Saadian Tombs © Donar Reiskoffer
The beautiful necropolis was built by the Saadian Sultan Ahmed el Mansour in the late 16th century as a final resting place for himself and his successors. The tombs were discovered (rediscovered that is) in 1917 and carefully restored to their former splendour. There are 66 indoor tombs, lavishly decorated with colourful, intricate mosaics. The central mausoleum, the Hall of the Twelve Columns, is exceptionally ornate with a high vaulted roof, furnished with stunning carved cedar panels and columns of grey Italian marble. The tombs are spread through three rooms and there are gardens outside the building where the graves of soldiers and servants can be seen. The Saadian Tombs are a remarkable tourist attraction but they don't require much time and can be fully appreciated in under an hour. The tombs are a stop on many sightseeing tours. Photographs are permitted inside the building, which is fantastic because the minute details and mosaics are the highlight. Visitors should be respectful as they are visiting grave sites - sitting on or leaning on the tombs will earn them a reprimand. There is not much information at the site so it's worth looking up the history beforehand if you are not going with a tour guide.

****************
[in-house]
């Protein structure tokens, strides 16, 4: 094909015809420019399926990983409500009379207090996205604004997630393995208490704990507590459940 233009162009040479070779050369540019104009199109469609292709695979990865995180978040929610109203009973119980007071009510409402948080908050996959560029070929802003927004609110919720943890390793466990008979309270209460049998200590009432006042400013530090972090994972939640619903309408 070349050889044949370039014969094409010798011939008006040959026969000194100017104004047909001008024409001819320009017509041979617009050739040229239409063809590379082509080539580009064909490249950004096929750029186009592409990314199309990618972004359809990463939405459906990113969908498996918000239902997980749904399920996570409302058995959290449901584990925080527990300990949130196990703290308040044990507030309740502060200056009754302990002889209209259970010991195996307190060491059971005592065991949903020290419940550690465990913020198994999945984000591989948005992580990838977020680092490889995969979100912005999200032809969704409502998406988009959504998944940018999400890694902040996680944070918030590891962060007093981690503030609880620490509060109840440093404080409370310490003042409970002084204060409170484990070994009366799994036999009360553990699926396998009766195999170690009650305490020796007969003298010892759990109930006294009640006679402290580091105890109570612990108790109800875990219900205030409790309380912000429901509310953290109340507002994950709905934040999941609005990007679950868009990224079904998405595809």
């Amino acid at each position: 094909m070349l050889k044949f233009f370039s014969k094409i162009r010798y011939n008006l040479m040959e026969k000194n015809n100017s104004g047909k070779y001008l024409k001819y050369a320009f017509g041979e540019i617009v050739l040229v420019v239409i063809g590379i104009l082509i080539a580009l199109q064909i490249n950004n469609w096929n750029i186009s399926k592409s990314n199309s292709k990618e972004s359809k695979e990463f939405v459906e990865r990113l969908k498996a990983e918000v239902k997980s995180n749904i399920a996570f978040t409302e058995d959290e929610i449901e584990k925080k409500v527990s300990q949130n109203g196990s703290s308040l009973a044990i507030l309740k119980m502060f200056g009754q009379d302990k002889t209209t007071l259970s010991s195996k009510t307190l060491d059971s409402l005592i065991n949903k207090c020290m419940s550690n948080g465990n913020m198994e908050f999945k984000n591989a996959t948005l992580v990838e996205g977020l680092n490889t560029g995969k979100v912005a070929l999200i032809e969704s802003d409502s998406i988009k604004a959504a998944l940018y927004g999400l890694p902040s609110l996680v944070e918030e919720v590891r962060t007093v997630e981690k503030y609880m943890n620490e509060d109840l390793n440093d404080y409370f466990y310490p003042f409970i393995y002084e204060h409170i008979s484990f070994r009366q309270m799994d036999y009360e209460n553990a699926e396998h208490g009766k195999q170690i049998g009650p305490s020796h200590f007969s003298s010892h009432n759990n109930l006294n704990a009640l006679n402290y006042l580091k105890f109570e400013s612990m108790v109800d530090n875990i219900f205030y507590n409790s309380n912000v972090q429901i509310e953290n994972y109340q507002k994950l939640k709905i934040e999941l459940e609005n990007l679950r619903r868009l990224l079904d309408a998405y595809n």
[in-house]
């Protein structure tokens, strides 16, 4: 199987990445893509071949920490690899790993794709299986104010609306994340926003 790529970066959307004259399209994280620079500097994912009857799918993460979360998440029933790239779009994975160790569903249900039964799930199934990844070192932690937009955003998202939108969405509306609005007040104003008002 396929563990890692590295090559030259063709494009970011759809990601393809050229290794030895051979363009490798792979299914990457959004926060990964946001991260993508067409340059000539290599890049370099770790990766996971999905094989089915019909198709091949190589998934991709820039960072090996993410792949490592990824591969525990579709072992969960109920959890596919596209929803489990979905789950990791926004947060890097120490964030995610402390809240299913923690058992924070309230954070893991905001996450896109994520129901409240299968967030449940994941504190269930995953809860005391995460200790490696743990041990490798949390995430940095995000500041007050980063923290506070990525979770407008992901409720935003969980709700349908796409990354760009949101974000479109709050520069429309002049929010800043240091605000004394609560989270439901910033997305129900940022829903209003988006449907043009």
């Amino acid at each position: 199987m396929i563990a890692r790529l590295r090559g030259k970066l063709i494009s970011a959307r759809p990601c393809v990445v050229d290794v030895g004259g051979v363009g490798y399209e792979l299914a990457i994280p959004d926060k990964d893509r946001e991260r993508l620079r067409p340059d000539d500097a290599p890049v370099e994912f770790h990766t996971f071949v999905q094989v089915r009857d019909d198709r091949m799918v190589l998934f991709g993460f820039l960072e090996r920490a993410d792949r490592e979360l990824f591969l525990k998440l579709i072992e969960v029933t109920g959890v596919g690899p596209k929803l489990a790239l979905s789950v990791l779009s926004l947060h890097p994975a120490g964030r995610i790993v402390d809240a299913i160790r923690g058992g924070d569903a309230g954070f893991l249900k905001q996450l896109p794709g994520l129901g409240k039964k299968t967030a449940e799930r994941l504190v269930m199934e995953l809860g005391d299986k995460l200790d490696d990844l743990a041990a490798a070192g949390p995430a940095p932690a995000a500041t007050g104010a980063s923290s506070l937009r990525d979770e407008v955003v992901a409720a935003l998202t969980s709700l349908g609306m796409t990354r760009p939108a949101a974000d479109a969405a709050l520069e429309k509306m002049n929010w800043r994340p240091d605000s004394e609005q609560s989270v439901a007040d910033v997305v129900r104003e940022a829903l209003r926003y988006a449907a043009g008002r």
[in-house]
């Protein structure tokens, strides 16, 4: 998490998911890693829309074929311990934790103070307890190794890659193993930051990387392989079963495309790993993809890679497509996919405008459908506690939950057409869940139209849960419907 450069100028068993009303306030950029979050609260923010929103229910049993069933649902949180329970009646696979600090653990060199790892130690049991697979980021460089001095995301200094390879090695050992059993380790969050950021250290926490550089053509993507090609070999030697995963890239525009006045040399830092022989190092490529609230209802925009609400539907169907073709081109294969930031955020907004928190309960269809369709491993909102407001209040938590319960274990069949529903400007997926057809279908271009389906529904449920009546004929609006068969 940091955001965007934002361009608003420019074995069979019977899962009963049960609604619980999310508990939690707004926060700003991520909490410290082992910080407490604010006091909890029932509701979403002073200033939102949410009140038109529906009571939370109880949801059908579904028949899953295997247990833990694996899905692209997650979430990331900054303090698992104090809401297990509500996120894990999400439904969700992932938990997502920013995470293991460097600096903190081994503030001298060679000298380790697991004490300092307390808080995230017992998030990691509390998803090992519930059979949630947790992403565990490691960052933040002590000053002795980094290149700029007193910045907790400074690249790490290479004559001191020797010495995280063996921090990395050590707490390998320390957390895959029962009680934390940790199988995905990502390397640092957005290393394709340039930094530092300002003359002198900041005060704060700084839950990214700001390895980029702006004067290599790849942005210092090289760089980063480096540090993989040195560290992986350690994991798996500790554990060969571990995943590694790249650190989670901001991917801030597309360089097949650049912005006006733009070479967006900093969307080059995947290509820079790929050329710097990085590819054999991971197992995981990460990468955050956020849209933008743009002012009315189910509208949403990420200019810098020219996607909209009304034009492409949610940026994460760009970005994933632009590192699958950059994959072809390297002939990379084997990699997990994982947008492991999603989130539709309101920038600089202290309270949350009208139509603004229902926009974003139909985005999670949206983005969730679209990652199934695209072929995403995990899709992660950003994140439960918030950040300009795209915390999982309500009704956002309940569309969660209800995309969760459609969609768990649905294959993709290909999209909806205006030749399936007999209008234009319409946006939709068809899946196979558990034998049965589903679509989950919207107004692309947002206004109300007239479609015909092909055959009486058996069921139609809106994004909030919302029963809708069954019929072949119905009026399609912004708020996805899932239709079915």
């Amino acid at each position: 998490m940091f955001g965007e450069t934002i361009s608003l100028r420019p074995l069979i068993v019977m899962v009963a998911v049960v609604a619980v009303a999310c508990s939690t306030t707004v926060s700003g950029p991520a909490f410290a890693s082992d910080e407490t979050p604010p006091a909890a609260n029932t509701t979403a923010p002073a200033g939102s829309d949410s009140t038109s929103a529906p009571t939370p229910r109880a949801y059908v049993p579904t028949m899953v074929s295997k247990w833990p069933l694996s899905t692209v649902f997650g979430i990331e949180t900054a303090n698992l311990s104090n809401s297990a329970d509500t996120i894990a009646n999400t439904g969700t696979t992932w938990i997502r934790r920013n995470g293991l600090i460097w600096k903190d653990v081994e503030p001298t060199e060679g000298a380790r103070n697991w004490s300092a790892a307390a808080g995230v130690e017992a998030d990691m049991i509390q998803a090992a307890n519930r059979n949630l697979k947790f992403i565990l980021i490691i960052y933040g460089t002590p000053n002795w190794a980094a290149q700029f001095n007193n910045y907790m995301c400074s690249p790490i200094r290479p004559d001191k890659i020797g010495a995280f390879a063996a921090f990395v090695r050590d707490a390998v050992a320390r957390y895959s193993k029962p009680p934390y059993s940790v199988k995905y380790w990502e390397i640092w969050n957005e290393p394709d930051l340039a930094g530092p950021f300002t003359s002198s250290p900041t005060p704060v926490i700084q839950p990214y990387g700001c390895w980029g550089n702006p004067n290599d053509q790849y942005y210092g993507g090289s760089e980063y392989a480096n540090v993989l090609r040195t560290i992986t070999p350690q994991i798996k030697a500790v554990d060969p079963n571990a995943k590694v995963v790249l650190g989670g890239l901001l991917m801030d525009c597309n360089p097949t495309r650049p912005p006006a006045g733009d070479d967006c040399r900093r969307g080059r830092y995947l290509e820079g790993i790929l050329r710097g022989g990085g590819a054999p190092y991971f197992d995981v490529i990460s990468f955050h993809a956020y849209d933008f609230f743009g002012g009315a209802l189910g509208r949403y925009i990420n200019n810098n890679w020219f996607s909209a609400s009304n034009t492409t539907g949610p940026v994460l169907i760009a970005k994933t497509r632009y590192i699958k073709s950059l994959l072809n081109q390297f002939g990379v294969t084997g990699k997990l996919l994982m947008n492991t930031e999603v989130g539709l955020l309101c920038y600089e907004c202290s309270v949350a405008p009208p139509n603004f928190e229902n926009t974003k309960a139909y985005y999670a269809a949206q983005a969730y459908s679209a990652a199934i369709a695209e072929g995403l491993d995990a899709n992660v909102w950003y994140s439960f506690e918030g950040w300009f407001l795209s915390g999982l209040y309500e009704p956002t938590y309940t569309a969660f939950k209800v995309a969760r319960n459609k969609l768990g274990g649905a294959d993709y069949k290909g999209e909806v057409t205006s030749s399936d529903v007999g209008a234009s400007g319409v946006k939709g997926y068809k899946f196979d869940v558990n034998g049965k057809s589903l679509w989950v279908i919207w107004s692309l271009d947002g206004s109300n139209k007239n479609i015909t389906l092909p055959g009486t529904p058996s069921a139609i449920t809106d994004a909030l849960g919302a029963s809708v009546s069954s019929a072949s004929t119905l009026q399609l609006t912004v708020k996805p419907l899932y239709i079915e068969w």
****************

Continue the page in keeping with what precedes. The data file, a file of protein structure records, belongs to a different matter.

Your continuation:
Address: Rue de la Kasbah near the city walls in the old city, beneath the minaret of the Kasbah mosque
Opening times: Wednesday to Monday, 8am to 11:45am and 2:30pm to 5:45pm
Admission: About MAD 10 is charged for entry.